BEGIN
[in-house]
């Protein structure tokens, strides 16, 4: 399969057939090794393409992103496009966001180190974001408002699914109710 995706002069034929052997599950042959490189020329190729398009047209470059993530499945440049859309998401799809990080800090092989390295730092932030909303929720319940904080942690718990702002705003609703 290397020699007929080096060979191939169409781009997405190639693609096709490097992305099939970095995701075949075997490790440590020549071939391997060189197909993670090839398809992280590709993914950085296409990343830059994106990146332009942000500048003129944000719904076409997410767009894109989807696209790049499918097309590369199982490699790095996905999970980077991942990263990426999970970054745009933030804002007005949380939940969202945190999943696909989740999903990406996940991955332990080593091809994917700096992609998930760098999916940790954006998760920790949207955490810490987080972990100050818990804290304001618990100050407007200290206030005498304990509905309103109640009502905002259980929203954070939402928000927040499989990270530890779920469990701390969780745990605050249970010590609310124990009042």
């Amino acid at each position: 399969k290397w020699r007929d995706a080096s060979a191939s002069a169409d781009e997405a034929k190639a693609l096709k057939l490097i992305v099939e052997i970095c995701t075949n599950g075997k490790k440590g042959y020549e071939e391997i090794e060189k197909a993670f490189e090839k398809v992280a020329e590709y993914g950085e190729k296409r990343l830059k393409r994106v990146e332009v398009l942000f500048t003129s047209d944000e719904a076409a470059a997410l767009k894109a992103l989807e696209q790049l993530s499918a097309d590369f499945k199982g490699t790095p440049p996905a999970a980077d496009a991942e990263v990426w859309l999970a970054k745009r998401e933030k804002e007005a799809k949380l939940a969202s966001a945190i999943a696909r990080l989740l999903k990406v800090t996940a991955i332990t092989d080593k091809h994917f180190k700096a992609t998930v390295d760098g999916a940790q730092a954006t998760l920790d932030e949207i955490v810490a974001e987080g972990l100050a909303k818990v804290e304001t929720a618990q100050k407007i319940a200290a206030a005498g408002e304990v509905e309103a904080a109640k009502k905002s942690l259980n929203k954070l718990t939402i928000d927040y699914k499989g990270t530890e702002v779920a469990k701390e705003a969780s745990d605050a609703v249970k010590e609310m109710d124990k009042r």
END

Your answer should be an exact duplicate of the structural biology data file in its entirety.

[in-house]
């Protein structure tokens, strides 16, 4: 399969057939090794393409992103496009966001180190974001408002699914109710 995706002069034929052997599950042959490189020329190729398009047209470059993530499945440049859309998401799809990080800090092989390295730092932030909303929720319940904080942690718990702002705003609703 290397020699007929080096060979191939169409781009997405190639693609096709490097992305099939970095995701075949075997490790440590020549071939391997060189197909993670090839398809992280590709993914950085296409990343830059994106990146332009942000500048003129944000719904076409997410767009894109989807696209790049499918097309590369199982490699790095996905999970980077991942990263990426999970970054745009933030804002007005949380939940969202945190999943696909989740999903990406996940991955332990080593091809994917700096992609998930760098999916940790954006998760920790949207955490810490987080972990100050818990804290304001618990100050407007200290206030005498304990509905309103109640009502905002259980929203954070939402928000927040499989990270530890779920469990701390969780745990605050249970010590609310124990009042």
């Amino acid at each position: 399969k290397w020699r007929d995706a080096s060979a191939s002069a169409d781009e997405a034929k190639a693609l096709k057939l490097i992305v099939e052997i970095c995701t075949n599950g075997k490790k440590g042959y020549e071939e391997i090794e060189k197909a993670f490189e090839k398809v992280a020329e590709y993914g950085e190729k296409r990343l830059k393409r994106v990146e332009v398009l942000f500048t003129s047209d944000e719904a076409a470059a997410l767009k894109a992103l989807e696209q790049l993530s499918a097309d590369f499945k199982g490699t790095p440049p996905a999970a980077d496009a991942e990263v990426w859309l999970a970054k745009r998401e933030k804002e007005a799809k949380l939940a969202s966001a945190i999943a696909r990080l989740l999903k990406v800090t996940a991955i332990t092989d080593k091809h994917f180190k700096a992609t998930v390295d760098g999916a940790q730092a954006t998760l920790d932030e949207i955490v810490a974001e987080g972990l100050a909303k818990v804290e304001t929720a618990q100050k407007i319940a200290a206030a005498g408002e304990v509905e309103a904080a109640k009502k905002s942690l259980n929203k954070l718990t939402i928000d927040y699914k499989g990270t530890e702002v779920a469990k701390e705003a969780s745990d605050a609703v249970k010590e609310m109710d124990k009042r």